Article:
Friday, Jan. 21, 2011 | 2 a.m.
Mine is a nice house. Big enough for a family and all of its furniture and clothing and toys and books and papers and dogs and more books and miscellaneous junk and even a cat. Decent-size back yard, for a suburban tract home. Good-enough neighborhood.
Sometimes I really dislike that place.
Not for aesthetic reasons, although it is exactly the sort of home people have in mind when they sneer about the stucco banality of the suburbs. I’m OK with that.
My bouts of bad mojo have more to do with, of course, money and, perhaps surprisingly, morality.
We bought this house new in 2006, not market-savvy enough to sense the trapdoor already opening beneath us. In truth, we bought a little more house than we should’ve; we had a granddaughter on the way, she’d be living with us and ... well, never mind the exculpatory details. Point is, it was a stretch, but we could, and still can, pay the bank its monthly vig, even though the house has hemorrhaged half of its value.
Not everyone can or wants to. The people next to us moved out recently — short-sale, I think, not foreclosure — and soon enough a U-Haul will back into the driveway, and a happy family will spill out of a minivan, all smiles at having nabbed a bigger house than ours for a lot less than we paid. It’s already happened around our neighborhood, short-sale or foreclosed homes snapped up on the cheap.
Each time, I’m reminded of the choice we’ve made, my wife and I, not to bail on this house. Not to walk away, not to short-sell, not to declare bankruptcy — not to do whatever you do to rid yourself of the terrible dragging burden of a debt that will probably never be the investment you meant it to be.
At moments like that I hear two conflicting voices. One is the internalized voice of my late father, reminding me that it’s important to fulfill my obligations. He was big on personal responsibility; we like to believe that’s an American virtue. That’s a mark of your character, I can hear him say, and that if you default on your responsibilities just because it’s easier, it says something about you that you don’t want said.
But I also hear another American voice, the voice of capitalism’s moral relativism, the one that preaches “enlightened self-interest.” Because America also salutes doers smart, nimble and entrepreneurial enough to game a bad situation to their advantage.
That voice tells me I’m a chump for sticking to my outmoded principles while all these other people are snagging great deals. Look at your new neighbors, this voice purrs, they’re getting the same amount of house for half what you paid.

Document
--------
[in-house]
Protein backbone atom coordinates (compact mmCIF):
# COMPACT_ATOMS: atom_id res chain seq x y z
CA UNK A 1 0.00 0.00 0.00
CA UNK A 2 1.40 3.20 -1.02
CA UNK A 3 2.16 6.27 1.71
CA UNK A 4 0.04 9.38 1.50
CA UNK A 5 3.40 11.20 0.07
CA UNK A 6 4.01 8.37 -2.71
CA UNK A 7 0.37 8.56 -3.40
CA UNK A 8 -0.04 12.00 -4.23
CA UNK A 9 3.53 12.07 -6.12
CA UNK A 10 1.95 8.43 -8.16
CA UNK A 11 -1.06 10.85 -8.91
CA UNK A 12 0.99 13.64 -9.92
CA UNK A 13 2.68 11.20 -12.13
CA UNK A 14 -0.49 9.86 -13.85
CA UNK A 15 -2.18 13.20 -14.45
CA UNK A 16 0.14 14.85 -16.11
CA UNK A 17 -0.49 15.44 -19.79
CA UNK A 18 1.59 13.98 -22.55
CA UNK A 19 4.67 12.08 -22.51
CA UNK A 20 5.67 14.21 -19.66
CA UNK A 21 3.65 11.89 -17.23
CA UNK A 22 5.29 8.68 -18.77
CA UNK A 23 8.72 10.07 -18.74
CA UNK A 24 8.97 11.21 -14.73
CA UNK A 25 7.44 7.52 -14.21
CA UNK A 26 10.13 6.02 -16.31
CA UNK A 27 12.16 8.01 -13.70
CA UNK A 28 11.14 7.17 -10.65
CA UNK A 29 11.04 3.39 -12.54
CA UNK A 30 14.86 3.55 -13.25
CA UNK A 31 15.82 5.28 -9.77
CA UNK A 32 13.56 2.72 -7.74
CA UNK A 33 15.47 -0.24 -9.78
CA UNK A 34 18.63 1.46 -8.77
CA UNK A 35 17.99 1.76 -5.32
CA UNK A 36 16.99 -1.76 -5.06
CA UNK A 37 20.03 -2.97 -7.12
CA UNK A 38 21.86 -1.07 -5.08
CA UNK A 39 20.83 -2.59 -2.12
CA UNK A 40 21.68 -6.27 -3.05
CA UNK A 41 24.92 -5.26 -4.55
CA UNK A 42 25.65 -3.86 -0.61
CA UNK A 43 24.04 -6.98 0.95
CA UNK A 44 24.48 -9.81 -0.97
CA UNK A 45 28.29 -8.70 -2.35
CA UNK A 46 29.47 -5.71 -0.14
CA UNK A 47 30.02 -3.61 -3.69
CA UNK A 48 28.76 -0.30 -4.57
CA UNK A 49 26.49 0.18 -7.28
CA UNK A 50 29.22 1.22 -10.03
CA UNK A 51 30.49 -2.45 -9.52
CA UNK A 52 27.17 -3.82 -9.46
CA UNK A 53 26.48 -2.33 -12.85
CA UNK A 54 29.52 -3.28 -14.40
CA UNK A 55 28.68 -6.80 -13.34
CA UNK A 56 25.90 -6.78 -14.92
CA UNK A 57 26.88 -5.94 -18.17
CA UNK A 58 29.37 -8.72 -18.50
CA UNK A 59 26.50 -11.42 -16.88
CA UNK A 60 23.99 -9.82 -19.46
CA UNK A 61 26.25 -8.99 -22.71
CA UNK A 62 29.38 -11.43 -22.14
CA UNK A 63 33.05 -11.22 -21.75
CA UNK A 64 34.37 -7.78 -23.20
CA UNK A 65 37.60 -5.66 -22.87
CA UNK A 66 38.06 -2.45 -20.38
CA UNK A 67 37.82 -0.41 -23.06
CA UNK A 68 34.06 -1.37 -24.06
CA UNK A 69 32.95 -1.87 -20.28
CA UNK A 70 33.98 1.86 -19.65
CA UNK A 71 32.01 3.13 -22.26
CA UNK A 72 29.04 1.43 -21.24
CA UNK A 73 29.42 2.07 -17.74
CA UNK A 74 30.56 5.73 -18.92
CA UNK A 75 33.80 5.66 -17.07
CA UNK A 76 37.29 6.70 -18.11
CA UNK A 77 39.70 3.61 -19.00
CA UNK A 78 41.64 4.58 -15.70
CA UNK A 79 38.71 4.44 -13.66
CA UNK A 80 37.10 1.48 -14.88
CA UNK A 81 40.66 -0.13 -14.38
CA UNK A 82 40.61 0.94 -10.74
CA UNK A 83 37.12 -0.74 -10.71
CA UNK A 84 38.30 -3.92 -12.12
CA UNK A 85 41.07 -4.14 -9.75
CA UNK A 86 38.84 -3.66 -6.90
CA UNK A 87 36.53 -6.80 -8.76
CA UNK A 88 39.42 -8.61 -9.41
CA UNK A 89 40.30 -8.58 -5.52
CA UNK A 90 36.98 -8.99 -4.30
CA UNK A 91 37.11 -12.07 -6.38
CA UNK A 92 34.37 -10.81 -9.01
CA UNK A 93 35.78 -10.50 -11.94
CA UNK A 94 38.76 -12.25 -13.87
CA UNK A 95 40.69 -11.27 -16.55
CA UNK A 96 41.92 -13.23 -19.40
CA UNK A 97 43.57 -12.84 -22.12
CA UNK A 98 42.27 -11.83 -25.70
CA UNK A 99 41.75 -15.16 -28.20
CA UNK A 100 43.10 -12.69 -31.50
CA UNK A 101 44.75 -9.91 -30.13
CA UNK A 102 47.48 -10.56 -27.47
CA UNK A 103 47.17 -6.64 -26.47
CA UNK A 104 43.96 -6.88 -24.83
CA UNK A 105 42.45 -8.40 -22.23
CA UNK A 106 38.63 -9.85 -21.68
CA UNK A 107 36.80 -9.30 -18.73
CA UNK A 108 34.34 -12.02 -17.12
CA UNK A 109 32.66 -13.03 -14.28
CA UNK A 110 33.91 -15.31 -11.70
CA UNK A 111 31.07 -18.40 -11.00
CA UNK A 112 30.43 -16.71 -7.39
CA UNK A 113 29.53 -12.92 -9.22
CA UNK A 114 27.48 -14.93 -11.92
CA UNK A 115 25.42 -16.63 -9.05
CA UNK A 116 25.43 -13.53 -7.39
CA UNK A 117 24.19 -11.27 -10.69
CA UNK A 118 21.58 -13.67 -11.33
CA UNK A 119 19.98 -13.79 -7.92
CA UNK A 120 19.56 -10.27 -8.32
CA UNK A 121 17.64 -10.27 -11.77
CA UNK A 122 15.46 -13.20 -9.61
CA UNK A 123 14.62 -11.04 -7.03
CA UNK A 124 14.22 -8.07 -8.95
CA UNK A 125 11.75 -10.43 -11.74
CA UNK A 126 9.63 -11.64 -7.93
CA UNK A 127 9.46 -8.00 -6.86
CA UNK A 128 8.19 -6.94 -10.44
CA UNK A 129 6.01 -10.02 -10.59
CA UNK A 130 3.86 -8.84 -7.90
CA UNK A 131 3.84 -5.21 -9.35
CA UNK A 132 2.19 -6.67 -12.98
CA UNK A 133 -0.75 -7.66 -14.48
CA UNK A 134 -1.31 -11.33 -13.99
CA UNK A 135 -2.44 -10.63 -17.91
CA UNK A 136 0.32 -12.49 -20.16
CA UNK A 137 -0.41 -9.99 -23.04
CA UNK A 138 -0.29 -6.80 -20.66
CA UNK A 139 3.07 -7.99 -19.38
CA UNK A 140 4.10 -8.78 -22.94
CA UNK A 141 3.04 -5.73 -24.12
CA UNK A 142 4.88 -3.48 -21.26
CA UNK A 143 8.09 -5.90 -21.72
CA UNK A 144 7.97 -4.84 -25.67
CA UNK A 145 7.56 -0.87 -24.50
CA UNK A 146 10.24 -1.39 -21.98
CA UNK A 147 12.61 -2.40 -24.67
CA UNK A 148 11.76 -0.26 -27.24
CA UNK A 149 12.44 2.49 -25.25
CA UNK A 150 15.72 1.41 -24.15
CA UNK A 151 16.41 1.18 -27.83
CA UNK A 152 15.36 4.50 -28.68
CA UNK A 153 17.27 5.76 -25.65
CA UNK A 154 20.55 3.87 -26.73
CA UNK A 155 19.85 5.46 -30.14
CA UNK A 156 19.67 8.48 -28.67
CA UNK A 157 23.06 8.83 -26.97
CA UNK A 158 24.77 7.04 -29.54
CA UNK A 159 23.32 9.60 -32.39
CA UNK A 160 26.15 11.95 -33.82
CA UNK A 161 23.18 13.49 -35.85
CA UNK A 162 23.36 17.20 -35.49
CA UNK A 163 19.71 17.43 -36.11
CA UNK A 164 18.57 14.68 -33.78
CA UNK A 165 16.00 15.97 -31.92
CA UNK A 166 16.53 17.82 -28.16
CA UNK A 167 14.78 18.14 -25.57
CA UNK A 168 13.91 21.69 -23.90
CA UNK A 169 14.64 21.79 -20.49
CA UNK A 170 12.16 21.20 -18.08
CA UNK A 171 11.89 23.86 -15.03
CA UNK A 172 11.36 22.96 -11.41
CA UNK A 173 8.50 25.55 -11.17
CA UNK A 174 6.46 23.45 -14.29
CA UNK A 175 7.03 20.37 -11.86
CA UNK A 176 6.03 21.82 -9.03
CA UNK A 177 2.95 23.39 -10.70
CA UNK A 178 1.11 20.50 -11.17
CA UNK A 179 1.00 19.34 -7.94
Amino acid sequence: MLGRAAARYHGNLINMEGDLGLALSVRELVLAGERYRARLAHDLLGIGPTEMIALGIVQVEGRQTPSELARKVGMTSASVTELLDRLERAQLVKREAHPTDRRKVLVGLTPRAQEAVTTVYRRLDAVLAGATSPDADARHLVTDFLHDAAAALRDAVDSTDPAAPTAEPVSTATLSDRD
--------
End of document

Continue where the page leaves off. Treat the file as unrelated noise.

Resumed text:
(Actually, there’s a third voice, one that wants to cram a fistful of negative equity down some mortgage-broker’s craw, but let’s leave that for my future shrink to deal with, shall we?)
I’m far from alone in this. “I’ve seen sellers agonize over whether or not to walk away from their homes,” says Realtor Diann Tonnesen of Prudential American Group; she’s a 28-year veteran of this crazy market. “It’s not what they want to do, it’s not how they were raised. But at the same time, they feel it would be stupid not to in this market.”
She explains that even people who don’t have financial hardships can wrangle a short sale for a house they no longer want to pay for, if the investor — not necessarily the bank, but the investor who ultimately holds the note — agrees. (Some investors would rather get the money from a short sale than risk getting less down the line in a foreclosure.)
“They’re rewarding people who walk away from their responsibilities,” she said sternly. Meanwhile, “the person who lives up to his responsibility feels like a sucker.” This doesn’t sit well with her. “People should be forced to live up to their obligations, or go to debtors’ prison, like they do in England,” she says. I chuckle. “I’m serious,” she adds.
Hey, me too. I don’t like the way homeownership, cornerstone of the American dream, kindles this kind of moral quandary. This kind of self-re-evaluation. “It’s up to each person to search their own soul,” Tonnesen concludes, “and figure out what they’re going to do.”
Right now, the voice of my father still wins; we’ll stay. But sometimes I wonder ...